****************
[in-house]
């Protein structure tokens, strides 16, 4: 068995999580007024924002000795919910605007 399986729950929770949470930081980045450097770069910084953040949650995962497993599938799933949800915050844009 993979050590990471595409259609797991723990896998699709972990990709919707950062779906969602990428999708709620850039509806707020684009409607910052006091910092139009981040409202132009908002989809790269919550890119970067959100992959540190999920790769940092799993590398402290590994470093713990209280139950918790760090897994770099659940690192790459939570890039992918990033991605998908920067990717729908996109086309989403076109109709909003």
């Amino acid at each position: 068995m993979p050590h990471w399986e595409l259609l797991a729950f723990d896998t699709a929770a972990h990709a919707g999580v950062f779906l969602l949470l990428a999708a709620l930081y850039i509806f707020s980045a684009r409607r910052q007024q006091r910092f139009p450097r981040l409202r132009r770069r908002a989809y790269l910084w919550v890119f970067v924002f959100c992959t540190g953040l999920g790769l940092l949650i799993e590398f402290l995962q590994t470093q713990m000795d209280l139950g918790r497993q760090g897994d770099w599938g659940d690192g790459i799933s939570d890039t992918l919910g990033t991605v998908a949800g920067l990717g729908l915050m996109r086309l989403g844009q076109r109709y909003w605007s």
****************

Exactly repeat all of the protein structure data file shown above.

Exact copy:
[in-house]
């Protein structure tokens, strides 16, 4: 068995999580007024924002000795919910605007 399986729950929770949470930081980045450097770069910084953040949650995962497993599938799933949800915050844009 993979050590990471595409259609797991723990896998699709972990990709919707950062779906969602990428999708709620850039509806707020684009409607910052006091910092139009981040409202132009908002989809790269919550890119970067959100992959540190999920790769940092799993590398402290590994470093713990209280139950918790760090897994770099659940690192790459939570890039992918990033991605998908920067990717729908996109086309989403076109109709909003």
């Amino acid at each position: 068995m993979p050590h990471w399986e595409l259609l797991a729950f723990d896998t699709a929770a972990h990709a919707g999580v950062f779906l969602l949470l990428a999708a709620l930081y850039i509806f707020s980045a684009r409607r910052q007024q006091r910092f139009p450097r981040l409202r132009r770069r908002a989809y790269l910084w919550v890119f970067v924002f959100c992959t540190g953040l999920g790769l940092l949650i799993e590398f402290l995962q590994t470093q713990m000795d209280l139950g918790r497993q760090g897994d770099w599938g659940d690192g790459i799933s939570d890039t992918l919910g990033t991605v998908a949800g920067l990717g729908l915050m996109r086309l989403g844009q076109r109709y909003w605007s």